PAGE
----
Those diseases which have their paroxysms on even days have their crises on even days; and those which have their paroxysms on uneven days have their crises on uneven days. The first period of those which have the crisis on even days, is the 4th, 6th, 8th, 10th, 14th, 20th, 30th, 40th, 60th, 80th, 100th; and the first period of those which have their crises on uneven[p. 114] days, is the 1st, 3d, 5th, 7th, 9th, 11th, 17th, 21th, 27th, 31st. It should be known, that if the crisis take place on any other day than on those described, it indicates that there will be a relapse, which may prove fatal. But one ought to pay attention, and know in these seasons what crises will lead to recovery and what to death, or to changes for the better or the worse. Irregular fevers, quartans, quintans, septans, and nonans should be studied, in order to find out in what periods their crises take place.

Fourteen Cases of Disease

Case I

Philiscus, who lived by the Wall, took to bed on the first day of acute fever; he sweated; towards night was uneasy. On the second day all the symptoms were exacerbated; late in the evening had a proper stool from a small clyster; the night quiet. On the third day, early in the morning and until noon, he appeared to be free from fever; towards evening, acute fever, with sweating, thirst, tongue parched; passed black urine; night uncomfortable, no sleep; he was delirious on all subjects. On the fourth, all the symptoms exacerbated, urine black; night more comfortable, urine of a better color. On the fifth, about mid-day, had a slight trickling of pure blood from the nose; urine varied in character, having floating in it round bodies, resembling semen, and scattered, but which did not fall to the bottom; a suppository having been applied, some scanty flatulent matters were passed; night uncomfortable, little sleep, talking incoherently; extremities altogether cold, and could not be warmed; urine, black; slept a little towards day; loss of speech, cold sweats; extremities livid; about the middle of the sixth day he died. The respiration throughout, like that of a person recollecting himself, was rare, and large, and spleen was swelled upon in a round tumor, the sweats cold throughout, the paroxysms on the even days.

Case 2

Silenus lived on the Broad-way, near the house of Evalcidas. From fatigue, drinking, and unseasonable exercises, he was seized with fever. He began with having pain in the loins; he had heaviness of the head, and there was stiffness of the neck. On the first day the alvine discharges were bilious, unmixed, [p. 115]frothy, high colored, and copious; urine black, having a black sediment; he was thirsty, tongue dry; no sleep at night. On the second, acute fever, stools more copious, thinner, frothy; urine black, an uncomfortable night, slight delirium. On the third, all the symptoms exacerbated; an oblong distention, of a softish nature, from both sides of the hypochondrium to the navel; stools thin, and darkish; urine muddy, and darkish; no sleep at night; much talking, laughter, singing, he could not restrain himself. On the fourth, in the same state. On the fifth, stools bilious, unmixed, smooth, greasy; urine thin, and transparent; slight absence of delirium. On the sixth, slight perspiration about the head; extremities cold and livid; much tossing about; no passage from the bowels, urine suppressed, acute fever. On the seventh, loss of speech; extremities could no longer be kept warm; no discharge of urine. On the eighth, a cold sweat all over; red rashes with sweat, of a round figure, small, like vari, persistent, not subsiding; by means of a slight stimulus, a copious discharge from the bowels, of a thin and undigested character, with pain; urine acrid, and passed with pain; extremities slightly heated; sleep slight, and comatose; speechless; urine thin, and transparent. On the ninth, in the same state. On the tenth, no drink taken; comatose, sleep slight; alvine discharges the same; urine abundant, and thickish; when allowed to stand, the sediment farinaceous and white; extremities again cold. On the eleventh, he died. At the commencement, and throughout, the respiration was slow and large; there was a constant throbbing in the hypochondrium; his age was about twenty.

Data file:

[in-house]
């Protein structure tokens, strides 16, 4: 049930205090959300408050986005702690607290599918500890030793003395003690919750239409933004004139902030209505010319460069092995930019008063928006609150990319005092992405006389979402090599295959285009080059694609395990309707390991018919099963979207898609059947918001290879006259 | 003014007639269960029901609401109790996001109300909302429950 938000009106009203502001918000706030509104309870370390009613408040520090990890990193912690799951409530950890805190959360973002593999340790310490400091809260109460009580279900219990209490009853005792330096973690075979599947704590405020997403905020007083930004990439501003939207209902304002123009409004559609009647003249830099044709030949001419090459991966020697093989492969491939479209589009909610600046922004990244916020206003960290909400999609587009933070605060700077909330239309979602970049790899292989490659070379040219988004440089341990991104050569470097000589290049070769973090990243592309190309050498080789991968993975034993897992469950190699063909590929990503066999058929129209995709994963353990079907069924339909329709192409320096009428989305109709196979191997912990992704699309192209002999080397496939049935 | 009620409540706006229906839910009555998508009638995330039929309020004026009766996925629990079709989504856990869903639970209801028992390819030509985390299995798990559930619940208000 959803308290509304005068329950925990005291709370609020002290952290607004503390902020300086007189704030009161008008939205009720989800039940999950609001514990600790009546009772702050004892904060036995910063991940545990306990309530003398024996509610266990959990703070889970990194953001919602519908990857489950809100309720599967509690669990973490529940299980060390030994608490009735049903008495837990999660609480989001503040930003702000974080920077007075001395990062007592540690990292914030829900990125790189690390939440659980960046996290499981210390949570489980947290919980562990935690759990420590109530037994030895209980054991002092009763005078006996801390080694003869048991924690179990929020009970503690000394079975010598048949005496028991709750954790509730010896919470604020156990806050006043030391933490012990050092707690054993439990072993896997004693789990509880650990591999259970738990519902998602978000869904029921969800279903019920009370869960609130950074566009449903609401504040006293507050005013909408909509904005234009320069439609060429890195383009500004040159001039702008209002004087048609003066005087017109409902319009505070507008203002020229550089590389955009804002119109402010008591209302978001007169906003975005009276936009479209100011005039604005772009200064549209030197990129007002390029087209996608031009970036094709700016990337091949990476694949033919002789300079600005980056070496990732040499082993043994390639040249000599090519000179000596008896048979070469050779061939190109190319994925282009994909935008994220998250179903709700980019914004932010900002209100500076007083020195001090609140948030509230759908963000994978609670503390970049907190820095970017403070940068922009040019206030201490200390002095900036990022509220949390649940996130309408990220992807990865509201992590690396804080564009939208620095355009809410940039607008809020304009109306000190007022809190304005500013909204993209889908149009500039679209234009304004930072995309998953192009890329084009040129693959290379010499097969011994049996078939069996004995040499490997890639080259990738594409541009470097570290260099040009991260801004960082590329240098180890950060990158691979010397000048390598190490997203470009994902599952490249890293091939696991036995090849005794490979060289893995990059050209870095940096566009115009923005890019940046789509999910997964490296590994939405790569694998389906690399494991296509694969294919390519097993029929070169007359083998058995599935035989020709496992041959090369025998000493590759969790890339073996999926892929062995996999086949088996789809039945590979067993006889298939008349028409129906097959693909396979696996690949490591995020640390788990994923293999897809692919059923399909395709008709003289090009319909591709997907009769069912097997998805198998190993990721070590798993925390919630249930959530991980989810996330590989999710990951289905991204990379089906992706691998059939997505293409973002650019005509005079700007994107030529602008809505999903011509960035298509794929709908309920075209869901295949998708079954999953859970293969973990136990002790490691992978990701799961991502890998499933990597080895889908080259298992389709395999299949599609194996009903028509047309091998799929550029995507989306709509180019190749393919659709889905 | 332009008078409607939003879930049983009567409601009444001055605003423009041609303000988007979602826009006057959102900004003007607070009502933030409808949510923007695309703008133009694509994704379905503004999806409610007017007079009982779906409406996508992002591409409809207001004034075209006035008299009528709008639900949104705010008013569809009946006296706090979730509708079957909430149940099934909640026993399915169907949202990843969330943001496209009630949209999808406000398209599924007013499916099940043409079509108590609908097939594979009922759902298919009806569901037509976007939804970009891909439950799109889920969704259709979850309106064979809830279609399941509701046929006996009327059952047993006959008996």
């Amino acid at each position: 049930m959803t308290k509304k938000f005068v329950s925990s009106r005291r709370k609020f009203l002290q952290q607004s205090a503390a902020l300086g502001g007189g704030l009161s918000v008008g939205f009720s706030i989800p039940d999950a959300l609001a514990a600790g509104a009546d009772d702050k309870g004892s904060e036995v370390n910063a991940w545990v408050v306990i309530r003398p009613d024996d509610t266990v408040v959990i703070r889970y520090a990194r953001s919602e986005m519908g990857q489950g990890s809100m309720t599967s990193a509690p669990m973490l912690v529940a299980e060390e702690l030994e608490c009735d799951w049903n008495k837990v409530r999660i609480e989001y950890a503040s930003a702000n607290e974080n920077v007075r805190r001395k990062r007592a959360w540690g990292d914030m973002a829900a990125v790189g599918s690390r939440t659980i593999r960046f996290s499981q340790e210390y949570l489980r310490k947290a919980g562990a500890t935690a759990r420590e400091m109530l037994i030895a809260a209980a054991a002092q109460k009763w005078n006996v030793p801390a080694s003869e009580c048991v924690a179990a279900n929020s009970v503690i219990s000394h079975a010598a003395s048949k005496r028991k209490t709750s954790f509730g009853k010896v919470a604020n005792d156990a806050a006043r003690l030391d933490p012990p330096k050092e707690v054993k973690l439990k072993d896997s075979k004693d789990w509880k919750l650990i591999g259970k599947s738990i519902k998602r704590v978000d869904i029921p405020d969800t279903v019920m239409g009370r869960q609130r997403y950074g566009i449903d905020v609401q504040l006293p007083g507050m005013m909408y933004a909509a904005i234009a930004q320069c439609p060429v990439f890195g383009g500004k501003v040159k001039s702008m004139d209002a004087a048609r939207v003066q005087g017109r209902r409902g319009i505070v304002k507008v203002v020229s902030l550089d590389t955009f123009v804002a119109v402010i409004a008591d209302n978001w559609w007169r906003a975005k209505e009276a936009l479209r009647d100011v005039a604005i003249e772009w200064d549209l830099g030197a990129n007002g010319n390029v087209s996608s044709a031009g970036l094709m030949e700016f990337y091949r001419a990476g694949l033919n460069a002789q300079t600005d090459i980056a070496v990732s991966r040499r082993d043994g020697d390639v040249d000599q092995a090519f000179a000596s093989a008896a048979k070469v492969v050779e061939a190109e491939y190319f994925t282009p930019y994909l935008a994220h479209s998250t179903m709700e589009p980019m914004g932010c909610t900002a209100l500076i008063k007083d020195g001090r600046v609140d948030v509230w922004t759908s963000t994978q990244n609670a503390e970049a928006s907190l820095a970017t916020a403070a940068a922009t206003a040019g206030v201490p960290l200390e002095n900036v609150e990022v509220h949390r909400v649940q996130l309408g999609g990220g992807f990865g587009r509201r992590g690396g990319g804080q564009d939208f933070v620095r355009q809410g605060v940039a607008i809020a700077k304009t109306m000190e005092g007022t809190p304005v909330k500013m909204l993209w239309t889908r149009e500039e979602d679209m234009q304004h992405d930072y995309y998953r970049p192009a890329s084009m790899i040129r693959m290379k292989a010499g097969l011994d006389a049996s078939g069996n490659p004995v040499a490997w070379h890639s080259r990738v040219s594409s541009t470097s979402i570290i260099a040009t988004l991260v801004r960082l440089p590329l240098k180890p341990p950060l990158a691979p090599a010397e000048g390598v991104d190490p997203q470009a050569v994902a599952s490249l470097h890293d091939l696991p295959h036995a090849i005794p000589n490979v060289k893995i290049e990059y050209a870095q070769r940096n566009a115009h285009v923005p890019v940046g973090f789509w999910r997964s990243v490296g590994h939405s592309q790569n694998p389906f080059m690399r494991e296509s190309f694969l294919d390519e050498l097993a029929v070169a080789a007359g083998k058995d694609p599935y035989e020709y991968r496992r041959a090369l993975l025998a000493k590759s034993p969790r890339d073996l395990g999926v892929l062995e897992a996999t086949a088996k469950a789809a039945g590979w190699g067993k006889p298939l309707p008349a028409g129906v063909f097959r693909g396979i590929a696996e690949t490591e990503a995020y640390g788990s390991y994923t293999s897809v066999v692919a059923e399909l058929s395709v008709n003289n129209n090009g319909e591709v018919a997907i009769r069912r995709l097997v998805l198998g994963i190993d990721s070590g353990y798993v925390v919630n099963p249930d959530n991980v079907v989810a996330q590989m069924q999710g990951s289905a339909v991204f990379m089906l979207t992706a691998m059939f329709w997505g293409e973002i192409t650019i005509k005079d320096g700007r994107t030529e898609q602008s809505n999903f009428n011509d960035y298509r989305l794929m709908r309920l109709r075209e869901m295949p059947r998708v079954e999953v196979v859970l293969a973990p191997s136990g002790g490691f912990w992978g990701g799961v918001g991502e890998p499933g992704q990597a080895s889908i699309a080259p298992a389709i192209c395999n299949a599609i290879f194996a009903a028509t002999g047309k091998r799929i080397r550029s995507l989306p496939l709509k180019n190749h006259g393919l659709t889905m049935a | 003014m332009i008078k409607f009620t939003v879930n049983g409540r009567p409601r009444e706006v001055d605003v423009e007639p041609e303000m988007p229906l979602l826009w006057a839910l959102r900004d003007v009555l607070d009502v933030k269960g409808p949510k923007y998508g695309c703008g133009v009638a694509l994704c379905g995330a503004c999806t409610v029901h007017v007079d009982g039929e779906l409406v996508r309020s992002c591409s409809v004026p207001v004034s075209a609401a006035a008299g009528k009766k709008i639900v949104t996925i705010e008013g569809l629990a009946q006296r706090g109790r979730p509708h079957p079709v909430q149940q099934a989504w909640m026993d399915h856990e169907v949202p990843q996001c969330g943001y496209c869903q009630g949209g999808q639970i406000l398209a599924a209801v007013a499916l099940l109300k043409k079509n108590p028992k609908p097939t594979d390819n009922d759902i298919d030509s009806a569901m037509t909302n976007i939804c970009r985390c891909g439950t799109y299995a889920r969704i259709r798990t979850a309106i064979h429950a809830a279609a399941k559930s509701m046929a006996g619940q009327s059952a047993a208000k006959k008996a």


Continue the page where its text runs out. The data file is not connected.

Case 3

Herophon was seized with an acute fever; alvine discharges at first were scanty, and attended with tenesmus; but afterwards they were passed of a thin, bilious character, and frequent; there was no sleep; urine black, and thin. On the fifth, in the morning, deafness; all the symptoms exacerbated; spleen swollen; distention of the hypochondrium; alvine discharges scanty, and black; he became delirious. On the sixth, delirious; at night, sweating, coldness; the delirium continued. On the seventh, he became cold, thirsty, was disordered in mind; at night recovered his senses; slept. On the eighth, was feverish;[p. 116] the spleen diminished in size; quite collected; had pain at first about the groin, on the same side as the spleen; had pains in both legs; night comfortable; urine better colored, had a scanty sediment. On the ninth, sweated; the crisis took place; fever remitted. On the fifth day afterwards, fever relapsed, spleen immediately became swollen; acute fever; deafness again. On the third day after the relapse, the spleen diminished; deafness less; legs painful; sweated during the night; crisis took place on the seventeenth day; had no disorder of the senses during the relapse.